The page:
• There are moderate levels of regulation in Japan, but enforcement is currently limited because there is no centralised regulator.
  • A strong regime has been proposed in Malaysia, which authorises jail sentences for non-compliance and imposes joint and several liability on directors, CEOs or other senior officers of non-compliant companies, but its enforcement has been delayed for some time now.
  • In April 2011, New Zealand came a step closer to being recognised as an "adequate" jurisdiction by the European Community. The Article 29 Working Party, a key European data protection working party, issued an opinion that New Zealand ensures an adequate level of data protection for the purposes of the European Data Protection Directive.
  • Final touches are being made to the first data privacy law to be introduced in the Philippines.
  • South Korea's tough new law came into force in September 2011, under which it is very difficult to collect personal data.
  • In Taiwan, a major amendment to the existing personal data legislation was passed by the legislature in April 2010 and is soon to come into force, significantly expanding the definition of personal data and its application to a broader range of individuals, entities and more of the private sector.
  • In Vietnam, consumer protection law protecting consumer data took effect in July 2011.
  • In Singapore, the Parliament is expected to pass comprehensive data privacy legislation before the end of 2012.


In addition to the high level of activity in Asia Pacific, the existing data privacy regime in Europe is currently undergoing a significant review and new European data protection regulations are expected.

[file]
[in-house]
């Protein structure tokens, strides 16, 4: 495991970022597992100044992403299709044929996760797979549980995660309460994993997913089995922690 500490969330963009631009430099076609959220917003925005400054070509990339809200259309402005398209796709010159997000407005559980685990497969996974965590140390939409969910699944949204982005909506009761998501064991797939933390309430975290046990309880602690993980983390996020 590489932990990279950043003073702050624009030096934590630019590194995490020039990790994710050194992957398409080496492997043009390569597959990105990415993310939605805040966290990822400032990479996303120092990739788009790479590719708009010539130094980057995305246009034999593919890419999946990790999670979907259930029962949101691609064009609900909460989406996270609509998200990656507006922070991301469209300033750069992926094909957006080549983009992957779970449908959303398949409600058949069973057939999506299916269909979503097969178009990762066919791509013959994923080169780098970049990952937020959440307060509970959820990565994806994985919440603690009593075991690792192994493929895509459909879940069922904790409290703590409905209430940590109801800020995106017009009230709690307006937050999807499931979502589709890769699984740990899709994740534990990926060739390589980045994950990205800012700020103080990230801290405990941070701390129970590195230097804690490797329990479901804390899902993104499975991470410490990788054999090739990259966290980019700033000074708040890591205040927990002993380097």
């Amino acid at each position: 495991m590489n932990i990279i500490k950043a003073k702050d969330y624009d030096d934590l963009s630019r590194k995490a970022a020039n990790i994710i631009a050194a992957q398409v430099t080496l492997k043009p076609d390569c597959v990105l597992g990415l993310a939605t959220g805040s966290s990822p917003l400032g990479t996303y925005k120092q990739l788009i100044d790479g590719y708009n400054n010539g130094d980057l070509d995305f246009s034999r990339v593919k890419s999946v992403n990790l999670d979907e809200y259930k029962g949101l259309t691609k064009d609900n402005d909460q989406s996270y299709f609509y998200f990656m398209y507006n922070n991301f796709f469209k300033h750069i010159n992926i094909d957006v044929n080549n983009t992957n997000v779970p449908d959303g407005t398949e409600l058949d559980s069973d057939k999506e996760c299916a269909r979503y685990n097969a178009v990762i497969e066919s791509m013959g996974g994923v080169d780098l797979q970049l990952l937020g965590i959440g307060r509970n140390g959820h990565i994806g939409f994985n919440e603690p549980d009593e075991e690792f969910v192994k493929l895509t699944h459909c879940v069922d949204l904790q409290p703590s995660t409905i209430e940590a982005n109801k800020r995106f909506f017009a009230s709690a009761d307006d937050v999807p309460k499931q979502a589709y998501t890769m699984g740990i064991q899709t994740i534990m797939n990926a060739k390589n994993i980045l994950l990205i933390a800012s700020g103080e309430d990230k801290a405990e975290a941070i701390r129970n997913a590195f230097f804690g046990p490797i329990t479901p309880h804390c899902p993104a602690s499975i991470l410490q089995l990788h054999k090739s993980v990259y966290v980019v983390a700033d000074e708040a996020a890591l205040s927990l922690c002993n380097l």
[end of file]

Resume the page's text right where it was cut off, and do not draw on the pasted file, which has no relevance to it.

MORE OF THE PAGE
This is important to organisations that operate in Asia Pacific as certain data protection regimes have extraterritorial application. For example, even if you are not "established" within the United Kingdom, its data protection laws might apply to your operations if you use equipment in the UK to process personal data other than for the purposes of transit. Therefore, a best-practice data privacy compliance solution needs to have a global orientation.


Data privacy laws are here to stay and will continue to develop. Given the increased risk of regulatory interest, investigations, fines and sanctions, it is key for any global business to develop its compliance position on its own terms and timeline rather than at the direction of a regulator.

However, our sense is that many global companies have not risen to the compliance challenge posed by the growing body of data privacy laws around the world. Common issues we see include:

  • The basics of data privacy not being understood and the consequential risks for a company not being recognised or dealt with to the standards required by regulators
  • Data privacy issues being addressed on an ad hoc basis to deal with specific compliance questions as they arise. For example, organisations often ask for advice to put in place a data transfer agreement for one project, which can be ineffective, because it only deals with one problem